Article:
Address by President Nelson Mandela to members of the Swiss-South African Association

2 September 1997

President of the Swiss-South African Association
Distinguished guests;
Ladies and gentlemen,

Our visit to Switzerland would have been incomplete without the opportunity to engage with leaders of the Swiss business community. To be able to do so twice in one day is therefore a special privilege and a great honour. It is all the more welcome when our host on this impressive occasion is an organisation whose raison d'etre is to promote economic links between our countries.

Since Deputy-President Mbeki was unfortunately unable to accept an earlier invitation by your association, it gives me added pleasure to be here personally tonight - perhaps it is not so in business, but in government the boss sometimes has more time available than the deputy whose hands are on the day-to-day business of governing, and he has deployed me to come in his place!

And indeed, to be in government in South Africa today is a challenging and invigorating experience. Barely three years since achieving democracy, the foundation for a better life has been laid.

The progress in forging a new nation is quite remarkable, given our divided past. It is nurtured by our new democratic constitution and the entrenchment of human rights. It draws daily strength from programmes which are already changing the lives of millions through electrification; access to water, housing; education and health care.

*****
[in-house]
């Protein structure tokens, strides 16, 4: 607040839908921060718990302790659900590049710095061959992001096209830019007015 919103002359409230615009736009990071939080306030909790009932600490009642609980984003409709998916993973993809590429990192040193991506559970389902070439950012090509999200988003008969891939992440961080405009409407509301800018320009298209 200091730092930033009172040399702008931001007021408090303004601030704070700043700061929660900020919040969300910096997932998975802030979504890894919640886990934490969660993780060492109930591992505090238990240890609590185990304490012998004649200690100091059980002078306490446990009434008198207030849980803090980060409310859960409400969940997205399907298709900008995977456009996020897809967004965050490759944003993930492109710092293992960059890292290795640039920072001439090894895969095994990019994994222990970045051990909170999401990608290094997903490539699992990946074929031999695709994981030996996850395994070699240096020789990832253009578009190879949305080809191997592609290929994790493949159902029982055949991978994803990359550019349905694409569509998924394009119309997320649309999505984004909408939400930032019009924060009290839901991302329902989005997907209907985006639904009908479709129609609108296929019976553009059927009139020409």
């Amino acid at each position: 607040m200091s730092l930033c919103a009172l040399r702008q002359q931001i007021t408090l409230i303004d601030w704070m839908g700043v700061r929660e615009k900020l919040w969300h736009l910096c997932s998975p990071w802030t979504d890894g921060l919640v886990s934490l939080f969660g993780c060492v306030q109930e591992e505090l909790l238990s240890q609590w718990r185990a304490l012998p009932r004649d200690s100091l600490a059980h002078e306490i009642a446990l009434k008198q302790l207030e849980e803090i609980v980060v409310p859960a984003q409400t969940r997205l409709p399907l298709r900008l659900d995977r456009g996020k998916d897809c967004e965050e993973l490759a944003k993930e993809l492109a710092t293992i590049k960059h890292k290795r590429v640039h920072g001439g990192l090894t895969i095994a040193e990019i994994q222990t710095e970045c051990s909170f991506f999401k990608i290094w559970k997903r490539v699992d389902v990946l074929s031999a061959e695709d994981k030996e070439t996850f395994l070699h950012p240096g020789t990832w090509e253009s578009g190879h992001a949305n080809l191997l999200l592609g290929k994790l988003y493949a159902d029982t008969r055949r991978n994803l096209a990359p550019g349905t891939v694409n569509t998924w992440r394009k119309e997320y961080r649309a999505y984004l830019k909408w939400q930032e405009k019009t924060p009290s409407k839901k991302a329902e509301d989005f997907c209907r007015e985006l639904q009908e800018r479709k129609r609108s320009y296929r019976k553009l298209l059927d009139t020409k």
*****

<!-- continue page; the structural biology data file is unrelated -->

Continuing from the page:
Although this is only the start of what will take years to complete, these socio-economic programmes, this political stability, and our economic policies together create a climate for economic growth.

An economy that was stagnating is now in its fourth year of growth. We have been able in our latest budget to reduce the government deficit at the same time as increasing social spending, and we intend to do so again next year.

We have been able to relax inherited foreign exchange controls on South African residents without adverse effect.

Beyond the day-to-day fluctuations and monthly variations the long-term trends include falling inflation; an improving balance of payments and rising productivity. Amongst the telling signs of deep structural change is the growing contribution of manufacturing to our economy as a whole, and to growth and exports. So too is the role of private fixed investment in driving growth. This manifests itself, amongst other things, in some 20 industrial mega-projects, each costing half a billion Rands or more, that are already operating or in progress.

This underlying economic strength has encouraged us to set our sights still higher, as indeed we must if we are to create the jobs and resources for reconstruction and development.

The achievement of these goals is being pursued through our strategy for growth, employment and redistribution.

It includes continued tariff reform to open up our economy, with tariffs being lowered, in some cases even below levels required by the World Trade Organisation.

It includes the restructuring of state assets in a variety of forms from privatisation to the acquisition of strategic equity partners. Currently, negotiations over the domestic airline, SunAir, and our national Airports Company are at an advanced stage.

The strategy also comprises measures to encourage investment in areas of strength and boost competitiveness, amongst them tax incentive schemes and training programmes.

Central to our approach is the spirit of partnership.